The Best And Rudest Advice Ever

Sometimes when you’re at work, there’s a tension between what you want and what others want.

For instance, I do musical comedy.

Early on, (not so much now), I’d get advised to stop with the guitar and the singing. Some folks don’t like it. In fact, I’ve found everybody hates musical comedy. Except audiences.

I’ll push on with it. I like it. Also, I’m hiding.

I’ll hide if I want. Who cares who any of us really are? Hey, Einstein! Stop hiding behind all that maths and stuff. Tell us about the real you.

This is why I love watching performers like Terry Alderton, Harry Hill, Tommy Cooper, John Hegley… (you finish the list).

“Hey Harry, hey Terry, hey Tommy, hey John – why not consider dropping all that “persona” stuff? The mad skills, the magic tricks, the dazzling and unique poetry… You’re actually quite funny without it.” Sound reasonable?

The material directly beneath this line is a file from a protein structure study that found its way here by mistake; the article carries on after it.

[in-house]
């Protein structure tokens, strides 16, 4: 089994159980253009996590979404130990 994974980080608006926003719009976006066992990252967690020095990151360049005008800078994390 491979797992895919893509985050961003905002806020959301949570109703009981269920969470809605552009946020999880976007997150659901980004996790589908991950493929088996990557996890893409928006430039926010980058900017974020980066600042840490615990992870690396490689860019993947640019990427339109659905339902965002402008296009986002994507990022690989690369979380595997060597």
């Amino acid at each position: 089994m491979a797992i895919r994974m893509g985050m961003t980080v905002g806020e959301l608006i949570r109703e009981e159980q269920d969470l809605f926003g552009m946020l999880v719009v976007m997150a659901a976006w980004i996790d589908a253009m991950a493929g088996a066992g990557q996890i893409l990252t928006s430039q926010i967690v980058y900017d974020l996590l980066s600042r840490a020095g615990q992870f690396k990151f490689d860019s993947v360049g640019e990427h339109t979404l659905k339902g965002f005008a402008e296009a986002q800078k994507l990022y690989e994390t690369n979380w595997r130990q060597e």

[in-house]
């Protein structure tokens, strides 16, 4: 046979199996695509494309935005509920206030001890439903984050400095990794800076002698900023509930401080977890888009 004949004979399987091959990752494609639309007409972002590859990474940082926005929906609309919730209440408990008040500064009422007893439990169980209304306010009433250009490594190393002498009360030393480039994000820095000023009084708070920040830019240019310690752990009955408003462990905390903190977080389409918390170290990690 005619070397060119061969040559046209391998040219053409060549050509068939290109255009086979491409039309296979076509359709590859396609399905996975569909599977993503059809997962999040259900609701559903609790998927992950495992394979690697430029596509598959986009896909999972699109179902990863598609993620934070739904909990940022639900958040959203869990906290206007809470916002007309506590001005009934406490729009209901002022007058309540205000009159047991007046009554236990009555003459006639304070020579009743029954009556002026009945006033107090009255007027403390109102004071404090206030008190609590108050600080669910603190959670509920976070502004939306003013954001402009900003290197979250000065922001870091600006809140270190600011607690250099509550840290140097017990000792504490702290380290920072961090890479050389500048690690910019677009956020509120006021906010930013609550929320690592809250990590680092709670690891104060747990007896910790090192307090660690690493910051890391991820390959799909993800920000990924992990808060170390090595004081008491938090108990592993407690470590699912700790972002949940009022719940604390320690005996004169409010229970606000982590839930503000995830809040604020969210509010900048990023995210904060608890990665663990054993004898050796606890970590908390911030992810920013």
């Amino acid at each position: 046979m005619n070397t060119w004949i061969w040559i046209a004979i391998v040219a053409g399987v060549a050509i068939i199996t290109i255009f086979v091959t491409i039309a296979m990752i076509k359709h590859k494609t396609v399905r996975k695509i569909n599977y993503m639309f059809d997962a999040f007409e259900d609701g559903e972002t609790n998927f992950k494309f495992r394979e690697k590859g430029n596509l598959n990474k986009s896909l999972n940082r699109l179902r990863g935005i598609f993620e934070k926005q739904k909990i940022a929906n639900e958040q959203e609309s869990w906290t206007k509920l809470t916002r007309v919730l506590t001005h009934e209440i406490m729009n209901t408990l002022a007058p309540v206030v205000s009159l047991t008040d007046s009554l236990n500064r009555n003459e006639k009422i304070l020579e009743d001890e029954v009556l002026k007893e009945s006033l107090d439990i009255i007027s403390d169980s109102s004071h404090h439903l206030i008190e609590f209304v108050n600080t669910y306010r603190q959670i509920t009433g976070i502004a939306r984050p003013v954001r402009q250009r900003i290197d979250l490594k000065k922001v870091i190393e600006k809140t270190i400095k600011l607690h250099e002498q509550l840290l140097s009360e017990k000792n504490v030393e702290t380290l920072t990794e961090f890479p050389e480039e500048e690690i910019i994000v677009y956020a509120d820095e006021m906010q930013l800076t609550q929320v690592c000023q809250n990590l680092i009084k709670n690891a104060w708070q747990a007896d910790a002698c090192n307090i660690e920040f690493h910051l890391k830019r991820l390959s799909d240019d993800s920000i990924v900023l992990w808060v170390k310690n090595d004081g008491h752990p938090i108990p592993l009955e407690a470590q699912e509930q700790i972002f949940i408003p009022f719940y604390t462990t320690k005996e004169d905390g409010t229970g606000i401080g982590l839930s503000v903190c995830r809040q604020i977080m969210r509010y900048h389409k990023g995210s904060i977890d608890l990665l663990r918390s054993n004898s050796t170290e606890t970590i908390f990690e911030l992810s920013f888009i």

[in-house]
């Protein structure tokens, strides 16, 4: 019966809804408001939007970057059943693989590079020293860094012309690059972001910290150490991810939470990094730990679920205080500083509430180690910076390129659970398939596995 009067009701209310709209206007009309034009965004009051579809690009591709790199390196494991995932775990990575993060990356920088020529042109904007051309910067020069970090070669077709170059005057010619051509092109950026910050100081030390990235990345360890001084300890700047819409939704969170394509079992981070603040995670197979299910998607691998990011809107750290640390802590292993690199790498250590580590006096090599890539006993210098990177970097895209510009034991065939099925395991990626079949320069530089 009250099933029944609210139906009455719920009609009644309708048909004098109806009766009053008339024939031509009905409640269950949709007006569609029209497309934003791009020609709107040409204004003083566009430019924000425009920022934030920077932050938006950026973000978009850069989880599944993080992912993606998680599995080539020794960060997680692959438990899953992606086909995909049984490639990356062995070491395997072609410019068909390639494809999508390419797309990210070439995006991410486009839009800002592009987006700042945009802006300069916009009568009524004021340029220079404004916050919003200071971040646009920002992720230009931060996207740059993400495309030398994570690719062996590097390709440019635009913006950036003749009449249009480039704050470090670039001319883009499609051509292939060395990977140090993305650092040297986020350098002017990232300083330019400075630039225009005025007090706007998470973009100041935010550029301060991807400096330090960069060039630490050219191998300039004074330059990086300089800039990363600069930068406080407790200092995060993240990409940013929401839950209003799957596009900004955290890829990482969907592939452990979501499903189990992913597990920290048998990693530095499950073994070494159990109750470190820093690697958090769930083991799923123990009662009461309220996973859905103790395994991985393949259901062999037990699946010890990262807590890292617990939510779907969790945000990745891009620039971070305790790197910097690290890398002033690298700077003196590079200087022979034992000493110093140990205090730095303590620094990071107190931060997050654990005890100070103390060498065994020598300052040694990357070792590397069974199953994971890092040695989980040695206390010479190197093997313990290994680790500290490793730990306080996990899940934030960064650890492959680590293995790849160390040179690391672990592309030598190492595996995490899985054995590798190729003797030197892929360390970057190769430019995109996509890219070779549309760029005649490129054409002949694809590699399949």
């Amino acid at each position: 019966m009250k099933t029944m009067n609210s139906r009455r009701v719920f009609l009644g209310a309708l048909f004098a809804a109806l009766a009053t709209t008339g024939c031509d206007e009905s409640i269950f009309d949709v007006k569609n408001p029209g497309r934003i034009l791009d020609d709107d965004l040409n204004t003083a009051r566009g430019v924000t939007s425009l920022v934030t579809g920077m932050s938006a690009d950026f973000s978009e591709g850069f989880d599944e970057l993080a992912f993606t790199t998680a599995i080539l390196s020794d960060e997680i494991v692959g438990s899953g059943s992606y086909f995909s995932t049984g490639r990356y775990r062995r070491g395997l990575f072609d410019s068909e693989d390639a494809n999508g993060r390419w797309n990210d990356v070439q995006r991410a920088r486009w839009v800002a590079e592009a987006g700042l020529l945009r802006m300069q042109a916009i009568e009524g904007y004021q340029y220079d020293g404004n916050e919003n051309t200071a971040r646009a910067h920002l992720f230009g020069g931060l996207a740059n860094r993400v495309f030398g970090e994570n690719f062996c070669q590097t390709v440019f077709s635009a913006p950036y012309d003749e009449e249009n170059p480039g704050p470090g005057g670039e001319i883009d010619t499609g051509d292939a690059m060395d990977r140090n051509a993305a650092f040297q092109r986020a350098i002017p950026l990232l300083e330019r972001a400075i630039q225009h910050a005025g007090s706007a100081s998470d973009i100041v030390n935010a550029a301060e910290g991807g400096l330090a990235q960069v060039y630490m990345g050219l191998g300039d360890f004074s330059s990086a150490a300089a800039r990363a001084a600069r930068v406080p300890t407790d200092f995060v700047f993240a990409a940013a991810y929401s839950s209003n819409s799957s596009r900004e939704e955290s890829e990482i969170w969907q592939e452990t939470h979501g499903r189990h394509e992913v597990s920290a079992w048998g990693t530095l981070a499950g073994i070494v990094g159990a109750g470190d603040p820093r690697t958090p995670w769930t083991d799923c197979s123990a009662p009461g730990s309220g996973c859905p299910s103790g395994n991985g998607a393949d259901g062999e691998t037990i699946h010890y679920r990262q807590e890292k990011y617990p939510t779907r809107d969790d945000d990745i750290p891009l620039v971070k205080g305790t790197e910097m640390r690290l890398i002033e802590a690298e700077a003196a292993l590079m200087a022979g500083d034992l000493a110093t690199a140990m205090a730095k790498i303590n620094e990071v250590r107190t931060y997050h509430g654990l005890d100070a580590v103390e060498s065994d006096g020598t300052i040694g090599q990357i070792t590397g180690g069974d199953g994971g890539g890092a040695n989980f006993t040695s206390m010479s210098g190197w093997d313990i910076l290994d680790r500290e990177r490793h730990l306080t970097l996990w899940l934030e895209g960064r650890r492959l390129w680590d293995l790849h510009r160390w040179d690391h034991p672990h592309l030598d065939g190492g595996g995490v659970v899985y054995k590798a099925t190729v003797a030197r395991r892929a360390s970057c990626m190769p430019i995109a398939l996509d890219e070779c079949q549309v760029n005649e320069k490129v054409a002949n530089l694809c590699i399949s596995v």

Like I’ve said before, listen to all the generous advice, but for God’s sake, try not to act on all of it. Take some chances. We don’t need another conformist. Every hit is a surprise hit.

There’s something to be said for being strong where you’re strong, as opposed to where others wish you were strong.

My favourite line about this comes from a performer and promoter who is way successful in both roles. I won’t say who, in case he/she’d prefer not to associate themselves with it.

It’s the best and rudest bit of advice you’ll ever hear. I’ve censored it for a family audience.

“You’ve got to ****1 with the ****2 you’ve got.”

Poetry.

(Key

1= make love

2= sexual organ)

Standard

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